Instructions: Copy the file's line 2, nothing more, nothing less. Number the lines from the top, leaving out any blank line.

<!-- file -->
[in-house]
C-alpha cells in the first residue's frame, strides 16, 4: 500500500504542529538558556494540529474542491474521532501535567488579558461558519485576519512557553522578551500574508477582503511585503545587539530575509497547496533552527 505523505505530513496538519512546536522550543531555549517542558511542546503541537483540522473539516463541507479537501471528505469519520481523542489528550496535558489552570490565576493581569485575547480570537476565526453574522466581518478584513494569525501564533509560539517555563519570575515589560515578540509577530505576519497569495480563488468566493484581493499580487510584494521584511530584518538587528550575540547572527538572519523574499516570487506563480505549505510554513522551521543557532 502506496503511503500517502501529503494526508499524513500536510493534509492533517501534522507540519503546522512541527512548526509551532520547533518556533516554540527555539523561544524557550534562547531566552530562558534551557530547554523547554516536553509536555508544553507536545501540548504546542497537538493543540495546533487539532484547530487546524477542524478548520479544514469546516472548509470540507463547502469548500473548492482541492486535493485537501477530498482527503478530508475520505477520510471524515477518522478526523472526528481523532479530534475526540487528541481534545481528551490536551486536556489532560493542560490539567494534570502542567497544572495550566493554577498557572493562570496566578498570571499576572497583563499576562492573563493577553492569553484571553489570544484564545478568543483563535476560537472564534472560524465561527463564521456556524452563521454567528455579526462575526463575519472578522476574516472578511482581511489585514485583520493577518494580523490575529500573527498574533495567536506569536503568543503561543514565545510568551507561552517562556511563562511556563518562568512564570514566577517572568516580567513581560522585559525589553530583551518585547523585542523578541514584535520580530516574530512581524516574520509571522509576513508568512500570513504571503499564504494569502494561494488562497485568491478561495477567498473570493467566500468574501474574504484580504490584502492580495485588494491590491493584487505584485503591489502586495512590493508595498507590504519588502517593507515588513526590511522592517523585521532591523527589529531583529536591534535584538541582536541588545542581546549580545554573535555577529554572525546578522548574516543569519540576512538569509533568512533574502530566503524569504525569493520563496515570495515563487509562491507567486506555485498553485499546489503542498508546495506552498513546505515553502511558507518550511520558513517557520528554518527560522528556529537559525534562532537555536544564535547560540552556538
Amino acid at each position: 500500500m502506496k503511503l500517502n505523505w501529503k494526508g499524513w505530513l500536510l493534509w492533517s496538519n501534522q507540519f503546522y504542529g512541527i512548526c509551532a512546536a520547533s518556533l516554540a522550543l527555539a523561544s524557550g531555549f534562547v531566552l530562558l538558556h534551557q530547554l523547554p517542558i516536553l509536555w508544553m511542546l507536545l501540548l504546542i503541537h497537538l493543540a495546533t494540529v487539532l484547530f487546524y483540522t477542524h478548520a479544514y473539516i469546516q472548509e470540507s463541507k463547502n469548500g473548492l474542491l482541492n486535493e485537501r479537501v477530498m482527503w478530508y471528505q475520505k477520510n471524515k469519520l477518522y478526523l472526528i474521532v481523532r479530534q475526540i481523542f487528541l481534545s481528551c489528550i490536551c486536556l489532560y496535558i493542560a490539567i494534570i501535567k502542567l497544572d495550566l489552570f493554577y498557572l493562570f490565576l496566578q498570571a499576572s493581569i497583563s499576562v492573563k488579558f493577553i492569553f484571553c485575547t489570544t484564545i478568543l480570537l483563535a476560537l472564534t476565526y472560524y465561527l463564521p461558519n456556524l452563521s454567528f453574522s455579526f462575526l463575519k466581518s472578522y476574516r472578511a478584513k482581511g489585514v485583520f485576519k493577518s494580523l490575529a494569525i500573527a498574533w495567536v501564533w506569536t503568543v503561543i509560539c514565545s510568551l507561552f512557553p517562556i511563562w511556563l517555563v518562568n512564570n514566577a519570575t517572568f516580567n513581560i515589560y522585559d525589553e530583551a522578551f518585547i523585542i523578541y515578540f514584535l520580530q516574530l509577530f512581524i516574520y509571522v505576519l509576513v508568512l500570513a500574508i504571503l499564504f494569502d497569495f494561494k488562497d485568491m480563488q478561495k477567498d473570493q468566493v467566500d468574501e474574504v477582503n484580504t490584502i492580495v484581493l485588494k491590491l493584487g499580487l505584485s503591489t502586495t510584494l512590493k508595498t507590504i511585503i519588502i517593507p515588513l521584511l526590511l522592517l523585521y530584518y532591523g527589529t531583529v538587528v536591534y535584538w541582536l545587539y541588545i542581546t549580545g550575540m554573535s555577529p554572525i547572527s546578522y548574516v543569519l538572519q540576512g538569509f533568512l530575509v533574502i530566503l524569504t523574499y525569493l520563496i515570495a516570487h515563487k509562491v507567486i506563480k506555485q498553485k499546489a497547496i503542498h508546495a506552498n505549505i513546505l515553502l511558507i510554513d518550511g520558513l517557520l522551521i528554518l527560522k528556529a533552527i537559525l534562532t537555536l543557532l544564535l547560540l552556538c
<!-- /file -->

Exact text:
C-alpha cells in the first residue's frame, strides 16, 4: 500500500504542529538558556494540529474542491474521532501535567488579558461558519485576519512557553522578551500574508477582503511585503545587539530575509497547496533552527 505523505505530513496538519512546536522550543531555549517542558511542546503541537483540522473539516463541507479537501471528505469519520481523542489528550496535558489552570490565576493581569485575547480570537476565526453574522466581518478584513494569525501564533509560539517555563519570575515589560515578540509577530505576519497569495480563488468566493484581493499580487510584494521584511530584518538587528550575540547572527538572519523574499516570487506563480505549505510554513522551521543557532 502506496503511503500517502501529503494526508499524513500536510493534509492533517501534522507540519503546522512541527512548526509551532520547533518556533516554540527555539523561544524557550534562547531566552530562558534551557530547554523547554516536553509536555508544553507536545501540548504546542497537538493543540495546533487539532484547530487546524477542524478548520479544514469546516472548509470540507463547502469548500473548492482541492486535493485537501477530498482527503478530508475520505477520510471524515477518522478526523472526528481523532479530534475526540487528541481534545481528551490536551486536556489532560493542560490539567494534570502542567497544572495550566493554577498557572493562570496566578498570571499576572497583563499576562492573563493577553492569553484571553489570544484564545478568543483563535476560537472564534472560524465561527463564521456556524452563521454567528455579526462575526463575519472578522476574516472578511482581511489585514485583520493577518494580523490575529500573527498574533495567536506569536503568543503561543514565545510568551507561552517562556511563562511556563518562568512564570514566577517572568516580567513581560522585559525589553530583551518585547523585542523578541514584535520580530516574530512581524516574520509571522509576513508568512500570513504571503499564504494569502494561494488562497485568491478561495477567498473570493467566500468574501474574504484580504490584502492580495485588494491590491493584487505584485503591489502586495512590493508595498507590504519588502517593507515588513526590511522592517523585521532591523527589529531583529536591534535584538541582536541588545542581546549580545554573535555577529554572525546578522548574516543569519540576512538569509533568512533574502530566503524569504525569493520563496515570495515563487509562491507567486506555485498553485499546489503542498508546495506552498513546505515553502511558507518550511520558513517557520528554518527560522528556529537559525534562532537555536544564535547560540552556538